With the intervention exposition successfully out of the way, Tony decides to head out for a night on the town with Valentina. She's putting on make-up in his car as they drive, and she's babbling about how handsome Joey's kid was. You know, before the brain damage and all. Tony tries to have a sympathetic discussion on the subject, but Valentina is too shallow to care.
Which is probably fortunate, because Tony's apparently too busy to care much himself. He pulls the car over into a little turn-off at the base of the Brooklyn Bridge, and there's Johnny Sack waiting for him. Nothing like bringing your mistress to work, I always say. Speaking of which, does anyone want to go to my office Christmas party with me? I promise that the people-watching will be excellent. Anyway, Tony hops out to chat with Johnny, who's all upset about the whole HUD deal that Tony neglected to cut him in on. They argue a bit, and the upshot is that Tony refuses to pay anything to New York. He hops back in his car and drives off, leaving Johnny to stand there alone with the Manhattan skyline behind him. Notice, by the way, how this shot cleverly makes literal New York's creeping encroachment into Tony's territory. It's pretty AND symbolic!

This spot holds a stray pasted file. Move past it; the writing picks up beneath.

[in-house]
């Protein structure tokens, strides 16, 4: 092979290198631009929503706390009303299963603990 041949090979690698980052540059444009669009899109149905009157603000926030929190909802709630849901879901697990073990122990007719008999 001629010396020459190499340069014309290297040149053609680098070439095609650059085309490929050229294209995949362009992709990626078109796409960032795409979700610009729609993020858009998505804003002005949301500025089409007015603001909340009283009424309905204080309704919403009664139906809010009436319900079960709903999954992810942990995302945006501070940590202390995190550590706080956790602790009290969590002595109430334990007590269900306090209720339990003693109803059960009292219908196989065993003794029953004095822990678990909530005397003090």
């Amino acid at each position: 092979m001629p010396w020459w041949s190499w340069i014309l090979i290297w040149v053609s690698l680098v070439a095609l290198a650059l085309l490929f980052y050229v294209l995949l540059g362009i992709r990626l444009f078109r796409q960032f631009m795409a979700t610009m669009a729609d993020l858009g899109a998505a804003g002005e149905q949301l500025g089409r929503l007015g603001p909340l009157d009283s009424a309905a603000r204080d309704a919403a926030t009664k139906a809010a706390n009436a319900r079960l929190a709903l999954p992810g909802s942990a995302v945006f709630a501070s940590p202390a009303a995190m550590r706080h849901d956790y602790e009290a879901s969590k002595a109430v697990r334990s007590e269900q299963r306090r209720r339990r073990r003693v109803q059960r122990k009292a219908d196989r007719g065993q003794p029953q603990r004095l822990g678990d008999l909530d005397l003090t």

Having decided that he probably doesn't want Tony watching his every move around the house, Paulie has brought the painting to some store to have Tony painted over. He wants "something classy" like "those paintings you see in the courthouse." He also suggests turning Tony into a Revolutionary War general, like Napoleon. Heh. "He's rather portly to be Napoleon," replies the proprietor. Double heh again. They finally settle on something "like Napoleon," and Paulie appears all excited to be such an art connoisseur.
Bada Bing. Tony has called a meeting of all the capos, from which Ray Curto is curiously absent. And hey! It looks like Wide Guy got promoted! Go you, Wide Guy! Get down with your wide self! "I think I know what happened to [Joey]," says Tony, "and if I'm right, he's not coming back." I think it's safe to say you are right about that one, Tony. Although I do note that Mr. Pantoliano's name is still in the opening credits. Hmm. Tony goes on to explain that New York could be behind Joey's disappearance, because of both the "ninety-five-pound mole" joke, and also the HUD deal. He orders everyone to launch a full investigation, which might not be the smartest thing, given that any successes in said investigation would point right back to him. "Nobody makes a move until we find out what happened," he admonishes them, "or until the season finale, whichever comes sooner."